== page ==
“Aya, we survived!” Misu re-enacts a scene of long-lost lovers reuniting after making it through an apocalypse. “I never thought that this day would come…”
Misu falls on me, fake-wailing so loudly that the entire school can probably hear. I push Misu to get him off of me, but to no avail. So, I decide to play into the act instead.
“Oh, Misu, you know that nothing can possibly separate us!”
I can make out Saori’s voice coming from behind Misu.
“Don’t feel special, he did the same thing to both of us too!”
“Aw, you spoiled the fun,” Misu says as he drops the melodramatic act. “I am glad the exams are over, though!”
The whole class’ attention is still on the two of us, so I respond.
“Same here. Do you think you did fine?”
“I mean… I think so? How about you?”
“Well, it was rather difficult to stay calm with how badly you guys were panicking before each test.”
“Hey, hey, don’t rope me into this,” Suzaku speaks up, “it was these two that were panicking every day!”
“I couldn’t tell if you were panicking or not because I was too busy panicking!” Saori responds. “But if Ayato says you were panicking, then you were.”
“Everyone would be panicking compared to Ayato. I’m surprised that his monstrous concentration allowed him to pay enough attention to us to notice that we were stressed,” Suzaku says as he gets ready to take a seat.
“Aya’s just focussed when it comes to tests. I think it’s kinda cool!” Misu says as he makes his way over to his desk.
Suddenly, a raspy voice addresses me from behind, making the whole classroom fall silent.
“Mr. Shirase, may I speak with you for a moment?”
I turn to face Mr. Miyazaki.
I follow him out of the classroom.
“May we speak in my office?”
Oh no. It is never good news to go to Mr. Miyazaki’s office. Even worse news if he comes to collect you in person. His office is on the same floor as the second year homeroom classes, so the walk isn’t long, but it feels like an eternity.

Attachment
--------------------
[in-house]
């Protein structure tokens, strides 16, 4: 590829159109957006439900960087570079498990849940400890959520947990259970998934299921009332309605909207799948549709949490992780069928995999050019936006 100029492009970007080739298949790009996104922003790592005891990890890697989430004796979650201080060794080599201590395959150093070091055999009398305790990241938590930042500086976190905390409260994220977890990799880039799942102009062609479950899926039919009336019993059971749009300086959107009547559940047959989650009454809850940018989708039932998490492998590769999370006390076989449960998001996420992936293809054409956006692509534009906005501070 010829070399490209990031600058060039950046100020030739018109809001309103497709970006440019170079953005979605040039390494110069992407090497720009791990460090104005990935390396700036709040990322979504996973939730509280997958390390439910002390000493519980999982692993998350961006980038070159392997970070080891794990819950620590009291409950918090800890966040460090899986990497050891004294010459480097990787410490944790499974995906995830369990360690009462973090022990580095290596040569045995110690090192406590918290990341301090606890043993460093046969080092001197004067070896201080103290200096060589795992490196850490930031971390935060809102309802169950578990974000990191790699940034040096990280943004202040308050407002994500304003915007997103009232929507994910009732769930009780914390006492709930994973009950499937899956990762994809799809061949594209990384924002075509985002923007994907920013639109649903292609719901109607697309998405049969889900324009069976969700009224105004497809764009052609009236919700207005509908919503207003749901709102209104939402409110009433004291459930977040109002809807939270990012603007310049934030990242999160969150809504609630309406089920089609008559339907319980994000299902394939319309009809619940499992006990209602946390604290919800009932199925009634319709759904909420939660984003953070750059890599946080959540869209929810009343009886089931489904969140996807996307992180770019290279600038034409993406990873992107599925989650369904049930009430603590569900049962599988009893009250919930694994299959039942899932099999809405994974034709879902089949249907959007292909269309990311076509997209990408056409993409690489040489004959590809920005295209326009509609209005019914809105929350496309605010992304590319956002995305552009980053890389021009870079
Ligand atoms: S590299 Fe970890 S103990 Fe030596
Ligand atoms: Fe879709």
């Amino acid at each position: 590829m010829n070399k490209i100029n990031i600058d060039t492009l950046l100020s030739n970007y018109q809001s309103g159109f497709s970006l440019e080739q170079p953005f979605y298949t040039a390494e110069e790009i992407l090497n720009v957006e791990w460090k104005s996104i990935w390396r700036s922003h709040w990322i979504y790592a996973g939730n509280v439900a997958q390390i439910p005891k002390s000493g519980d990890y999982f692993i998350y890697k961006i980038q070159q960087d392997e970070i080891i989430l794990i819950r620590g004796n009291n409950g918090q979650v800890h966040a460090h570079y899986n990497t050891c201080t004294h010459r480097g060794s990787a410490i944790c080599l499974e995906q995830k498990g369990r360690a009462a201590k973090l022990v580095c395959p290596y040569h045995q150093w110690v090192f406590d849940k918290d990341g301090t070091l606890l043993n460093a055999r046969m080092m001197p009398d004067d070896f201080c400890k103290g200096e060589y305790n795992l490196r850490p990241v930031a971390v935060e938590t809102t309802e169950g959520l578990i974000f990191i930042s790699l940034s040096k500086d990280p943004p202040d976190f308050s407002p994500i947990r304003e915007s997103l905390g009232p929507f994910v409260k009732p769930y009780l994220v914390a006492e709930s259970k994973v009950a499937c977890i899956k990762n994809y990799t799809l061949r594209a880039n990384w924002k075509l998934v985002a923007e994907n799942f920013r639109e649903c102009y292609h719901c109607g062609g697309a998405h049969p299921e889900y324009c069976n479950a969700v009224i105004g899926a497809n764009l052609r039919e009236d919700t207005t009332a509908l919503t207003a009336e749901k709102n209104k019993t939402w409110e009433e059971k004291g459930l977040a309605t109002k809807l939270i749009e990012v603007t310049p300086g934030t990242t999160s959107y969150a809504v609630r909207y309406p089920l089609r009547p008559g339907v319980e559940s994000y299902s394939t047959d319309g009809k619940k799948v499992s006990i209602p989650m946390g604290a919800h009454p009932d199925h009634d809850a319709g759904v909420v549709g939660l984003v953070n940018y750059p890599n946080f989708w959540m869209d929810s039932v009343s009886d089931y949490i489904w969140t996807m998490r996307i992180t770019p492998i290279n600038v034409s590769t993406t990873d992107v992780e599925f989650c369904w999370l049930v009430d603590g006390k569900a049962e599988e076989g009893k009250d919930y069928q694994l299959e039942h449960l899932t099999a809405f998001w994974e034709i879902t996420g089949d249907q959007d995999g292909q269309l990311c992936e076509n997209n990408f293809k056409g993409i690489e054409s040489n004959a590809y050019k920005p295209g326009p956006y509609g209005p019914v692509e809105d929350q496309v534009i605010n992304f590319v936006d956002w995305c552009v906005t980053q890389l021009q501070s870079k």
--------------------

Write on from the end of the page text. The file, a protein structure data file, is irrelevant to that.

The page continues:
I gulp as we enter his office. He doesn’t sit down.
“This will be quick, no need to take a seat.”
I freeze in place as he turns around to face me, wearing a frown that seems etched into his forehead.
“You are aware of how serious exam results are in this school, right? Surely you must know, since you’ve been the model student of your year since you started here.”
“You’ve become quite valuable to the school, thanks to your consistently high marks and clean academic record. Let’s just say that the rest of the school staff and I have expectations, since your performance can directly influence our reputation.”
I hated every word in that last sentence.
“To get to the point, there was a question in the second maths paper you wrote last week that you got completely wrong. One that I was certain you of all people would be able to do. You still did well overall, you got ninety-five percent, but that is two percent lower than you got in the last exam. And frankly, I thought that you were going to be able to improve on your last mark easily.”
What the hell are you saying? I have to listen to all of this garbage because I got ninety-five for a maths test? Is this some kind of joke?
“I just want to make sure that you’re aware of how highly we value your performance. I know how much work you put in, so I beg you to not let all of that go to waste.”
I’m frozen in silence.
Mr. Miyazaki raises an eyebrow.
“Do you understand?”
“I do, sir,” I strain to control the tremor in my voice.
“Good. Then you are dismissed. Tell Mr. Osborn that the reason you’re late to homeroom is because you had to see me.”
“I will, sir.”
I leave the office and make my way back to my classroom, trembling.